The High Court of Justice on March 3, 2023 ruled1 on the dispute between UniCredit Bank (UK) and aviation companies Celestial Aviation Services Limited (Ireland, a subsidiary of AerCapHoldings N.V. (Netherlands)) and Constitution Aircraft Leasing (Ireland) on the issue of payment of funds under letters of credit of Sberbank.
Irish companies leased aircrafts to Russian companies AirBridge Cargo Airlines LLC and JSC Aurora Airlines. To ensure the fulfillment of obligations under the contracts, Russian companies provided letters of credit issued by Sberbank in 2017 and 2020, which were afterwards confirmed by UniCredit.
In March 2022, leasing agreements with Russian companies were terminated. Celestial Aviation Services Limited stated that UniCredit is liable to pay under these letters of credit since Russian companies violated obligations under the contracts2.
UniCredit refused to pay, alleging that it is prohibited from making payment by reason of the operation of sanctions affecting Russia which were imposed by the UK, the EU, and the US in response to the conflict in Ukraine3, and therefore the Irish companies went to court.
The court sided with the claimants, considering that UniCredit, despite the restrictive measures, was not relieved of its obligations as of a confirming bank to make payments under the letter of credit. First of all, as the court pointed out, restrictions are of a promising nature, which means that they can be applied only after their introduction, and their non-proliferation to legal relations that existed before the date of their adoption.
Since leasing agreements and open letters of credit existed long before the UK (as well as the US and the EU) imposed sanctions, and at that time they corresponded to the law in force at the time of their commission, restrictions imposed in 2022 cannot be applied to them.
In addition, as the court noted, only the applicants could be the beneficiaries of the payment. Neither Sberbank nor Russian companies could in any way receive any benefit in connection with payments under letters of credit, since Russian lessees retained their obligations to Sberbank, and UniCredit retained the right to sue the bank.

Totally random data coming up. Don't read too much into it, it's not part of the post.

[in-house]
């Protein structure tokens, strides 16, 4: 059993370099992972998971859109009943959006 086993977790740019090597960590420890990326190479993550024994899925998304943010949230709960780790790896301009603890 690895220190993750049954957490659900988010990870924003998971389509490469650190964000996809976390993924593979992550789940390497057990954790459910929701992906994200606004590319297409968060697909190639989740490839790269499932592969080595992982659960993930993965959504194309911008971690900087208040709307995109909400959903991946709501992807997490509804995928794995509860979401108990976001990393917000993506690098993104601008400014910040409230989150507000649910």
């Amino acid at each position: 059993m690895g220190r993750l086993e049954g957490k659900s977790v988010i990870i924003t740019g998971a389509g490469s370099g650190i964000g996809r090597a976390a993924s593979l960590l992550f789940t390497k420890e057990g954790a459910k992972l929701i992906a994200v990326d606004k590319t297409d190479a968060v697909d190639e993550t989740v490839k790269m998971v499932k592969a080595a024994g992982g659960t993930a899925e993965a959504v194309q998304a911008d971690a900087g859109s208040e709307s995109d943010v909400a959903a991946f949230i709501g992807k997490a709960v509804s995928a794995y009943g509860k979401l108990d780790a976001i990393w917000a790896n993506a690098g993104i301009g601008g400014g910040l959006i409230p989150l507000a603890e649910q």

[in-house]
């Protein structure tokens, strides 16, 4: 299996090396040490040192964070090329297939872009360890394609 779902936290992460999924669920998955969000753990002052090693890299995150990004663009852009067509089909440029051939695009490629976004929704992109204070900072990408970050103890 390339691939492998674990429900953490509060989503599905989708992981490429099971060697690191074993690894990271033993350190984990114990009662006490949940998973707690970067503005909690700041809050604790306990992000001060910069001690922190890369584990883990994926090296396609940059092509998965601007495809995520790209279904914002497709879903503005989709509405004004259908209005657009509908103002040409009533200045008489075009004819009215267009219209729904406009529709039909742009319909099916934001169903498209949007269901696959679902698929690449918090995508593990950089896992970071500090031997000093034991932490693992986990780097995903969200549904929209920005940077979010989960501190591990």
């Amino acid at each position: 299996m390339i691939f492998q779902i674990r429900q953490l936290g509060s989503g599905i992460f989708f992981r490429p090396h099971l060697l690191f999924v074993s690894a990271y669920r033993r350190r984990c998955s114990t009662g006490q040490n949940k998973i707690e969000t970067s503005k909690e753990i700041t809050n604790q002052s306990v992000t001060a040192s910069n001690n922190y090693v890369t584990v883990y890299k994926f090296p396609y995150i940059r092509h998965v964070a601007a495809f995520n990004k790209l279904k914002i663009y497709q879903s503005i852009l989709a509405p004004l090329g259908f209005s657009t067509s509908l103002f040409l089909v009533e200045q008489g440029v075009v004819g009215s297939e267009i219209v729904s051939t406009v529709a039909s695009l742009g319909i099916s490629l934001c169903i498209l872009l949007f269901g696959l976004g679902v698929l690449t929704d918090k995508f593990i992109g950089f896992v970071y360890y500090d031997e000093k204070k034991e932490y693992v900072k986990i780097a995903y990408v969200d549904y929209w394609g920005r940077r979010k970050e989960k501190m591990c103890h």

Finally, the court pointed out that the letter of credit itself is an obligation independent of other elements of the transaction. In other words, by making payments on letters of credit, UniCredit performed transactions not with the property of the subsidiary Sberbank, but fulfilled its obligations to make payments, independent of other circumstances.
While the case was heard by the court UniCredit applied to OFSI and OFAC for licenses to make payments. One of the licenses (UK) was obtained by the bank in October 2022, while the USA has not yet provided a response to the bank's filings.
At the same time, even before the court judgement was made, UniCredit fulfilled its obligations for payments under letters of credit (in pounds sterling instead of dollars provided for by letters of credit). However, the issue of paying interest and recovering court costs is still to be resolved later.
The decision of the High Court of Justice is an important stage in resolving disputes in relation to the fulfillment of obligations made by foreign counterparties under contracts concluded before the adoption of massive anti-Russian sanctions in 2022.
1 The text of the judgement is available at the link: https://www.bailii.org/ew/cases/EWHC/Comm/2023/663.html.
2 Within the framework of this case, the issue of the legality of obligations’ non-fulfillment was not raised, since it was resolved earlier.
3 The Russia (Sanctions) (EU Exit) Regulations 2019:https://www.legislation.gov.uk/uksi/2019/855/contents/made.